This post is apropos, given what we love to do on Independence Day.
Intermittent fasting (IT): Eat only during certain, pre-determined periods of the day
It’s not for everyone, but it has its merits.
Studies have shown that metabolism and fat oxidation in humans may be positively impacted by intermittent fasting. That’s makes evolutionary sense, considering the nomadic lifestyle and dietary uncertainty humans faced thousands of years ago.
Among IT practitioners, there are varied schools of thought.
Some proponents of IT suggests a 24 or 48-hour weekly fast—one or two days a week without eating. You can eat as you wish (within reason) the other five days.
Others recommend a 14-16 hour daily fast, arguing that it’s more practical and easier to sustain over time. You would consume all of your daily calories within an 8-hour period. No meals outside of that period, unless it’s a pre or post-workout meal.
A 16-hour fast might appear daunting, but it’s manageable.
Tip: Consume your calories from the early afternoon to evening
For example, you can eat from 1pm-9pm or 12pm-8pm. If you are going to bed before midnight, you should still be sated from your last meal. When you wake up, skip breakfast. Many people don’t eat in the mornings anyway because of the rush to get to work or school.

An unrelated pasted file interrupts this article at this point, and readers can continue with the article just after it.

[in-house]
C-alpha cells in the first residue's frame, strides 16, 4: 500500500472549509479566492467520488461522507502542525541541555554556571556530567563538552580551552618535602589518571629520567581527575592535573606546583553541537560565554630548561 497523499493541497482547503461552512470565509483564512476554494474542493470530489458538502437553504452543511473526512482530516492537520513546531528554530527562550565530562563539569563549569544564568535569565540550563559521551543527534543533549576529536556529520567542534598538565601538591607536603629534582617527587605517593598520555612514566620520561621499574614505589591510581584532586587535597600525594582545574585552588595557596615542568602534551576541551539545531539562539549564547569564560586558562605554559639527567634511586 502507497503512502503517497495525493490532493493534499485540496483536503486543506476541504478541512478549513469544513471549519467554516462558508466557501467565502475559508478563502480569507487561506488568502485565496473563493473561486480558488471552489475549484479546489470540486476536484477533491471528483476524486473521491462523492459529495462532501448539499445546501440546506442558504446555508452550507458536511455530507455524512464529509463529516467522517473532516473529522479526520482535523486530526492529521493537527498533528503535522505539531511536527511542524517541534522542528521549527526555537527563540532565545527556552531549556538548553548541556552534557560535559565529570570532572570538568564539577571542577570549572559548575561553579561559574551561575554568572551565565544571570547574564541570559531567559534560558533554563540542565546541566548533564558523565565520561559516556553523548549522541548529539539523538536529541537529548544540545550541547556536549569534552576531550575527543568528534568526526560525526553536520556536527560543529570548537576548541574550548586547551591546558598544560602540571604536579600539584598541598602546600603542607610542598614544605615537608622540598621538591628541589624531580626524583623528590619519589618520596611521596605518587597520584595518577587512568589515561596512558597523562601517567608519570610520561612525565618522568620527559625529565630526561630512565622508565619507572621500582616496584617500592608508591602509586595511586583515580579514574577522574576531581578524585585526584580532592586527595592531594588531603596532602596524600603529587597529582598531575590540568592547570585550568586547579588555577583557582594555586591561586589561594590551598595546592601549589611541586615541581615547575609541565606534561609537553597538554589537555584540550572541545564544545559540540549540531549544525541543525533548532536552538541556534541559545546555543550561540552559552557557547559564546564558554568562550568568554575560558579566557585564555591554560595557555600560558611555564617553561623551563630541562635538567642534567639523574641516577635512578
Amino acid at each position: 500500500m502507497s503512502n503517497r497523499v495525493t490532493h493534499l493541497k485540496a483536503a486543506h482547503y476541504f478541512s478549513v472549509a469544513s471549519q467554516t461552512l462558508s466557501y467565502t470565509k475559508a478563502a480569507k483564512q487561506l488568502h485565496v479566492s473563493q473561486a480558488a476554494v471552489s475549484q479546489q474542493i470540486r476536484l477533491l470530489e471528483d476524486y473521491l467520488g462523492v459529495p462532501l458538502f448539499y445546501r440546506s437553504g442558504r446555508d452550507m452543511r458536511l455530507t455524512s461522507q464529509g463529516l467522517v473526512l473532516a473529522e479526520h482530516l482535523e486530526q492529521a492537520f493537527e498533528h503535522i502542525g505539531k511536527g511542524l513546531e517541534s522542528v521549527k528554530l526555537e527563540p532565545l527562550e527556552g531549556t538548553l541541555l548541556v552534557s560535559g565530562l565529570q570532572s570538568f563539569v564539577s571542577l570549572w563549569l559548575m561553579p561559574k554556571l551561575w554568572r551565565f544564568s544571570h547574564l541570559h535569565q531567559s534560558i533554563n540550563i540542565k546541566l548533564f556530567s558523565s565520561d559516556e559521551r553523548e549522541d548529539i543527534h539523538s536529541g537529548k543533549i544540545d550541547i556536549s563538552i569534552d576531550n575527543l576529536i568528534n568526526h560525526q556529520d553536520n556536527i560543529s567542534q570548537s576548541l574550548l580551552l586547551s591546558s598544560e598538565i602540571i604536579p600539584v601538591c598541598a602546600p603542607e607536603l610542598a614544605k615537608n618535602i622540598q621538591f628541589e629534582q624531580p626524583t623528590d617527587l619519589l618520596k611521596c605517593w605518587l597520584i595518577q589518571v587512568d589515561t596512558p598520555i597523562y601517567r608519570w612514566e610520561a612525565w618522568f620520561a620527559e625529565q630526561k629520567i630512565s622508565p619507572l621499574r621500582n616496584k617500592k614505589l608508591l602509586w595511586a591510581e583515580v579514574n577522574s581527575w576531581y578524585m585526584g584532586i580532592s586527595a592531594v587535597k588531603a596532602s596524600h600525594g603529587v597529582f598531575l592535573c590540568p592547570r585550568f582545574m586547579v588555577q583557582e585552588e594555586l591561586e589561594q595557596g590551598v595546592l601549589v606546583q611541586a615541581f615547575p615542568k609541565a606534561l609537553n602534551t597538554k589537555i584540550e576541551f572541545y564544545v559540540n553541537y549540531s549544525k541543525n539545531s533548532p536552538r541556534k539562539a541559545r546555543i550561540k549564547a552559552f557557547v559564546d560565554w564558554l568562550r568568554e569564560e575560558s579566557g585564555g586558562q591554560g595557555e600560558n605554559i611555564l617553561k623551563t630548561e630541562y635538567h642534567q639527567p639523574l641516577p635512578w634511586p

Dig in when the clock strikes twelve.
A daily 16 hour fast is less likely to lead to muscle loss, mental fatigue, and lethargy than a 24-hour fast. You are also much more likely to stick to it.
It’s essential that you consume enough protein during the eating period of the day to avoid muscle loss. Maintaining a good resistance training program is a must as well.
As always, monitor your macronutrient ratios and avoid binging on the wrong foods during scheduled eating time.
Consult a doctor before making any diet changes.
Mattson MP, Wan R. “Beneficial effects of intermittent fasting and caloric restriction on the cardiovascular and cerebrovascular systems”. The Journal of Nutritional Biochemistry. 2005;16:129–37.
Manco M, Mingrone G. “Effects of weight loss and calorie restriction on carbohydrate metabolism”. Current Opinion in Clinical Nutrition & Metabolic Care 2005;8:431–9.